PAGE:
The Ones I Rarely Play: Michael Nesmith – Listen to the Band


It’s not really surprising that Mike Nesmith was the only one of the Monkees to have a real solo career. He was, after all, the only ‘real’ musician in the band, and it’s easy to see that he is the only one who looks faintly embarrassed at the hi-jinks they were put through (that is, if he went through them: there are many episodes where he disappears from the screen before things get too silly).
Nesmith contributed by far the highest number of songs to the Monkees’ repertoire, including my personal favourite Monkees track of all time, an uptempo country rocker, ‘What Am I Doing Hangin’ Round?’, to the Pisces, Aquaruis, Capricorn and Jones Ltd album, the first the band were allowed to play on themselves.
It’s another of Nesmith’s songs that privides the title track to this twenty song compilation of his solo career. ‘Listen to the Band’ was a strident, brassy, staccato song in the Monkees’ hands, but Newsmith’s arrangement is considerably more low-key, fluid and laid-back.
And that’s the key to the material, which represents the best of Nesmith’s solo albums, the only notable exception being the omission of ‘Rio’, his only UK hit single (if you count a track that stalled at no 28 as a hit).
In the Monkees, Nesmith’s influence could not go further than a kind of countryfied pop-rock, but once he was free from the restraints put on the band in its early stages, his natural instincts began to emerge, perhaps most strongly on the unsuccessful late single, ‘Sweet Young Thing’.
But once he was solo, and backed by the First National Band, he was free to pursue his tastes.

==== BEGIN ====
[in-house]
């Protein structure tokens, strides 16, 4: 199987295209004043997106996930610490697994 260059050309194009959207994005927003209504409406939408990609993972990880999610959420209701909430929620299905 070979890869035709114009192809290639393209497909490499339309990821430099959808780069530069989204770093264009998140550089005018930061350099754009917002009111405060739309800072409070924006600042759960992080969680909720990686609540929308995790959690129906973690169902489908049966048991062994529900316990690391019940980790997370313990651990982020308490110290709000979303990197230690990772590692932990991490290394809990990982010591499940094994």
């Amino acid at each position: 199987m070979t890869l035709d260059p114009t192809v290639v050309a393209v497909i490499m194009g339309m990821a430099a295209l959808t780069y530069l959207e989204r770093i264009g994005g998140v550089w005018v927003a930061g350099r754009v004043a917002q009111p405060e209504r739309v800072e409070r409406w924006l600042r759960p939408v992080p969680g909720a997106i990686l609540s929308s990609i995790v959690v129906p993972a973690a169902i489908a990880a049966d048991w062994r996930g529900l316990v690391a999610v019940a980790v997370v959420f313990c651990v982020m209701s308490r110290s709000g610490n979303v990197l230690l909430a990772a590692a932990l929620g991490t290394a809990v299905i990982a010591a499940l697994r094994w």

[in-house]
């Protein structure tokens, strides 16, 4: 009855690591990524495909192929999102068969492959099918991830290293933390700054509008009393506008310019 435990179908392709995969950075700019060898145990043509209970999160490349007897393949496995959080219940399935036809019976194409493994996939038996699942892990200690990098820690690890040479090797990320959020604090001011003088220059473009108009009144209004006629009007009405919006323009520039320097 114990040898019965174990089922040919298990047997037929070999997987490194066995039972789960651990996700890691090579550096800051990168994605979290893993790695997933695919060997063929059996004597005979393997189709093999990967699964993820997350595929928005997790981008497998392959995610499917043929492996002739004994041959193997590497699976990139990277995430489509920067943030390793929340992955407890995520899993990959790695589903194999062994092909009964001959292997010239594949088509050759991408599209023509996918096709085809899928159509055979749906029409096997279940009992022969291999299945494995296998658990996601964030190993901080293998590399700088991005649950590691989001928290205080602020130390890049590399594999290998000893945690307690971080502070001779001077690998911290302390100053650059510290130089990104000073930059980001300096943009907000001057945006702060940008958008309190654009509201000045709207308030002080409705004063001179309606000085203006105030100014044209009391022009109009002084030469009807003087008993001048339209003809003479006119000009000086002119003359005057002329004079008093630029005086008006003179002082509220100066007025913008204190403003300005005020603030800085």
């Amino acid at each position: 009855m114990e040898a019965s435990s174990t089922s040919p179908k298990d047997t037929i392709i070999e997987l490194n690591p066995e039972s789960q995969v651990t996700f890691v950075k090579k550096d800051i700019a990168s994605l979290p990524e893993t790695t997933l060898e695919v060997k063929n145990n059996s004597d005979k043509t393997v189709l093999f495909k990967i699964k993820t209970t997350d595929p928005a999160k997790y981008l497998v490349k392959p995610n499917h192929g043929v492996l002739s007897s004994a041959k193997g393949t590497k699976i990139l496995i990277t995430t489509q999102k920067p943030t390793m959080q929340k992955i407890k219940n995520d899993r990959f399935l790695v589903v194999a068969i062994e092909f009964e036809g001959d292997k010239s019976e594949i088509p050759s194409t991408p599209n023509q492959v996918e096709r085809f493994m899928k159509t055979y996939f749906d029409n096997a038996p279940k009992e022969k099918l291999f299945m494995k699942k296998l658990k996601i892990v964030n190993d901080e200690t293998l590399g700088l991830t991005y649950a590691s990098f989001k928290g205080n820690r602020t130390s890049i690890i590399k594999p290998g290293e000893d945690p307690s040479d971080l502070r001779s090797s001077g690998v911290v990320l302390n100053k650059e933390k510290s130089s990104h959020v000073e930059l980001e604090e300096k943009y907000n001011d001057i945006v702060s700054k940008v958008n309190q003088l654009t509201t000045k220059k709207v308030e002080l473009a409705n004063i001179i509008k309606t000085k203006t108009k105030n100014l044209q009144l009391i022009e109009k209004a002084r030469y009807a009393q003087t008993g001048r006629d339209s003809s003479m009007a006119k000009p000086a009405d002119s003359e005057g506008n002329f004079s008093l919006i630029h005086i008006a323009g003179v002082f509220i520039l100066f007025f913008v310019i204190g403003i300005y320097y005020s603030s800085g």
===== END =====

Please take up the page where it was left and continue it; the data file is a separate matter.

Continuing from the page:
My first exposure to this was an aching, mournful ballad called ‘Joanne’, a Radio Two Recent Release (in 1971, you were forbidden from using the word ‘new’ on that channel). It was all weeping steel guitars, falsetto, almost yodelling vocals: in short, nearly everything I really don’t like about country music.
But it’s on this CD, as the penultimate track, and I love it, and it reminds me of the exact place in the Lake District and the exact shade of sun when I heard it then.
With Nesmith though, it doesn’t bother me. He retains enough of the pop sensibility to leaven the country influence, but at the heart of it he simply doesn’t have the voice that grates on me.
And there are simply some excellent songs on this compilation, most of which he’s written himself (the fiery ‘Bonaparte’s Retreat’ is a shining example of a roaring cover).
Two that fascinate me are ‘Some of Shelley’s Blues’ and ‘Propinquity’, with which I’d long been familiar due to the cover versions performed by the Nitty Gritty Dirt Band on their classic Uncle Teddy and his Dog Charlie album.
With the Nitty Grittys, the one’s a barnstormer, fiddles and banjos and and a swing, and gusto in the voice of a song about a man refusing to accept his girlfriend’s decision to break up with him (not a subject you could credibly write about these days, though I’m sure Robin Thicke probably has). The other is a slow, almost shy, sparsely instrumentalised love song, about a man realising that he’s falling in love with a woman he’s known for a long time as a friend.
Nesmith’s takes on these songs are interesting in that ‘Some of Shelley’s Blues’ is looser and more laconic, rowing back from the Nitty Grittys’ energy, whilst his version of ‘Propinquity’ is fuller of sound, and more vigorous. The result is not a meeting of sound in the middle of the two extremes of the Nitty Grittys’ interpretations, but Nesmith’s sound is overall cooler, and more laconic.
There’s an amusing moment halfway through the set, as Nesmith schedules a song that obviously closed side one of its original home, and which still urges the listener to get the record turned over in time for the goodies on its other side!
The result is an entertaining meander through his career, not to mention the most steel guitar I’ve ever stood for in one place! Nesmith is laid-back, contented and at home and the effect is welcome. Even if it is male Country music!

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